Many Republicans continue to blame Ms. O'Leary for giving away too much information when she declassified documents going back to the 1950s. Others say the most recent Los Alamos debacle has vindicated her arguments. "What we have now are often-stupid secrets piling up all over the place and leaking out the sides," says Steven Aftergood, director of the Project on Government Secrecy at the Federation of American Scientists. "Either we limit the flow of new secrets and concentrate on what matters, or we have problems," he says.
The end of the Cold War promised a new age of openness. Even the Central Intelligence Agency, in 1992, said it was ready to share more information with reporters, historians and the interested public. In 1994, President Clinton ordered bulk release of World War II-era records and Cold War satellite imagery. He followed up the next year with an executive order mandating the massive declassification of documents 25 years or older.
Even Capitol Hill hawks such as Republican Sen. Jesse Helms of North Carolina became believers. "When everything is secret, nothing is secret," Mr. Helms argued in 1997, championing a bill sponsored by Mr. Moynihan that was meant to revise how the U.S. creates and protects its classified information.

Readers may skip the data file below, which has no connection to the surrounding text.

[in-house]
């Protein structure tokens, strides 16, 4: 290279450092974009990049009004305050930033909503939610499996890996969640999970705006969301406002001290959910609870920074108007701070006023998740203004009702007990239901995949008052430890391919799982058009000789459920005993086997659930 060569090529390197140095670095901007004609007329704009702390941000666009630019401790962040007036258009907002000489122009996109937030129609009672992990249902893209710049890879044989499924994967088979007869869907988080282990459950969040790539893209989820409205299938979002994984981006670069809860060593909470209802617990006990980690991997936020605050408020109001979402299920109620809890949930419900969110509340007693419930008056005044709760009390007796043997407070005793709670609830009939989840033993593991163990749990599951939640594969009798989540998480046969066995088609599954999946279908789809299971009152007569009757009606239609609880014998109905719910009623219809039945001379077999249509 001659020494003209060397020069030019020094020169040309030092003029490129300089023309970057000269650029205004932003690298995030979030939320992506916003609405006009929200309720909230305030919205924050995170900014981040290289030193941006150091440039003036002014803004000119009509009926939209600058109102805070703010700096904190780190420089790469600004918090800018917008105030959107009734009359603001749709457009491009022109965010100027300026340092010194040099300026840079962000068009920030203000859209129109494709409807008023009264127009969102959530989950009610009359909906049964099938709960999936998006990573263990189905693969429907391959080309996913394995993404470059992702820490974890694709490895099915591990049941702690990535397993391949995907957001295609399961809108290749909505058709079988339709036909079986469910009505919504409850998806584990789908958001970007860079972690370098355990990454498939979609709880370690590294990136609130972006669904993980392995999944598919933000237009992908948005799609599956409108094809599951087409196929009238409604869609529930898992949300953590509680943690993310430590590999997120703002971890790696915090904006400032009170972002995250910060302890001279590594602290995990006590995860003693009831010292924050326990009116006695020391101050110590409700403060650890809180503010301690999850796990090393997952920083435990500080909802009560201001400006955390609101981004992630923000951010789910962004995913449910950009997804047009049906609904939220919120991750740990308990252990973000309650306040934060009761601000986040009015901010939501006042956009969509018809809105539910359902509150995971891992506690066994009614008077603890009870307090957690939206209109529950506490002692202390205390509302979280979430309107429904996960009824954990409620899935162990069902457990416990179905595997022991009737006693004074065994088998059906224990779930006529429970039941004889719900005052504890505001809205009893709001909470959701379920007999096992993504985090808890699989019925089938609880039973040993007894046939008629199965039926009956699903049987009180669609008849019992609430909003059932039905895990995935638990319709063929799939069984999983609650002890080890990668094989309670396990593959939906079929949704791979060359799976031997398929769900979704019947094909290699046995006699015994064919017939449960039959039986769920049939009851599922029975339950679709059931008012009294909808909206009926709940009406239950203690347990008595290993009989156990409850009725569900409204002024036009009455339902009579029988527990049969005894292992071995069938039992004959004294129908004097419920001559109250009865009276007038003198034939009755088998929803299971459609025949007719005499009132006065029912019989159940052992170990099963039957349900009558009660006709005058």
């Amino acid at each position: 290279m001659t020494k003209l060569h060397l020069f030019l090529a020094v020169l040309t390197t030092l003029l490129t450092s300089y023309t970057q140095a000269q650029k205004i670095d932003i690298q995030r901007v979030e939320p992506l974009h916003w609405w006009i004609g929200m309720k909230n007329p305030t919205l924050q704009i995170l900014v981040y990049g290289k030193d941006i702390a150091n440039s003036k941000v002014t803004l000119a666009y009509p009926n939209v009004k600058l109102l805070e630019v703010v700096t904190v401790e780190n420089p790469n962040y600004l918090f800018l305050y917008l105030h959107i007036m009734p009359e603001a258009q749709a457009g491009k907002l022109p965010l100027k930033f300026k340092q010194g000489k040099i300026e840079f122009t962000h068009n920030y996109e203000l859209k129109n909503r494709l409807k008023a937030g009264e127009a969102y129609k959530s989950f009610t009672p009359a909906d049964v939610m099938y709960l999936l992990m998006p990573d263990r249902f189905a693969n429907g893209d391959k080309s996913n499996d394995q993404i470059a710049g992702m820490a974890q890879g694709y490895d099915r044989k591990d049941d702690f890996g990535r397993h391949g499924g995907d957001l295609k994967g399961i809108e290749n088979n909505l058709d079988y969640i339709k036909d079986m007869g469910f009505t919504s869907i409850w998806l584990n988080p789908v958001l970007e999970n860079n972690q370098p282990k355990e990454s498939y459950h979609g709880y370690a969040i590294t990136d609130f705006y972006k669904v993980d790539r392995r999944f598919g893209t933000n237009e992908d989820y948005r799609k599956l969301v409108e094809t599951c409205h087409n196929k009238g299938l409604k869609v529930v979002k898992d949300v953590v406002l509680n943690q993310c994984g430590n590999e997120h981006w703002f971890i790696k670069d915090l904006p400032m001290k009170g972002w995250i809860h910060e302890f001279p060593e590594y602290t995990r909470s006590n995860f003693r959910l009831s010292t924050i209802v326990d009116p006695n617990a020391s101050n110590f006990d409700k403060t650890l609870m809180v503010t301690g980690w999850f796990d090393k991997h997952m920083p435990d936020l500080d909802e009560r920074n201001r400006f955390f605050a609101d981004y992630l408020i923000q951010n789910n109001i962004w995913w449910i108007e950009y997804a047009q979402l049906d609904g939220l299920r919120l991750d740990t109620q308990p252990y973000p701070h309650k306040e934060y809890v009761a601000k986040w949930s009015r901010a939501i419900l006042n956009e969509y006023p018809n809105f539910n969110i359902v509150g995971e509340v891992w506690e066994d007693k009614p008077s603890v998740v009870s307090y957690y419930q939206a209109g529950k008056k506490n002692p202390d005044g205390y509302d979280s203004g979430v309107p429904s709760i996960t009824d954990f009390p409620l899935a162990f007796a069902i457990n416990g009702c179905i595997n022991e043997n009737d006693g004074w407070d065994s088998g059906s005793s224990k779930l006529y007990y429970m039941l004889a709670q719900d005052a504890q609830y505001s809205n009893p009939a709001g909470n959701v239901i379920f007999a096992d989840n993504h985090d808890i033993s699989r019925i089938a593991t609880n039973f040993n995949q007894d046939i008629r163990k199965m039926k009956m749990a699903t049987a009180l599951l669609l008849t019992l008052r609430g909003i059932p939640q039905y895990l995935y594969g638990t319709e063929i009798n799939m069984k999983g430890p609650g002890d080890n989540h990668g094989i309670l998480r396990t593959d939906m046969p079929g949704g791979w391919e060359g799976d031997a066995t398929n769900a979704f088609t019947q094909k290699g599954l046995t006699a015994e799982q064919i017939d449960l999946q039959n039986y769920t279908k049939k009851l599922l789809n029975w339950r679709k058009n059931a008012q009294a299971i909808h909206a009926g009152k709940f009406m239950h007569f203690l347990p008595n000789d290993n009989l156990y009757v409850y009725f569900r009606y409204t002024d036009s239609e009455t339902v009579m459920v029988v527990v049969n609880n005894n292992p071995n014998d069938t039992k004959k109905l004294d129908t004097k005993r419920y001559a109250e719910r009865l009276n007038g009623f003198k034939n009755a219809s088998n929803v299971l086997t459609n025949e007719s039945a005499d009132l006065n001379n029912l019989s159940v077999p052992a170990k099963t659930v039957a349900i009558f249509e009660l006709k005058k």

But despite significant progress on declassifying millions of old files, neither Congress nor the White House has done much to curtail the creation of new secrets, now running at about 20,000 a day. Newspaper stories often turn up classified. The CIA has stamped its total budget figure "secret," and protected that right in court. The agency refuses to release an 88-year-old recipe for invisible ink and directs its "declassifiers" to black out any mention of its overseas missions, including stunningly obvious ones in Moscow and Beijing.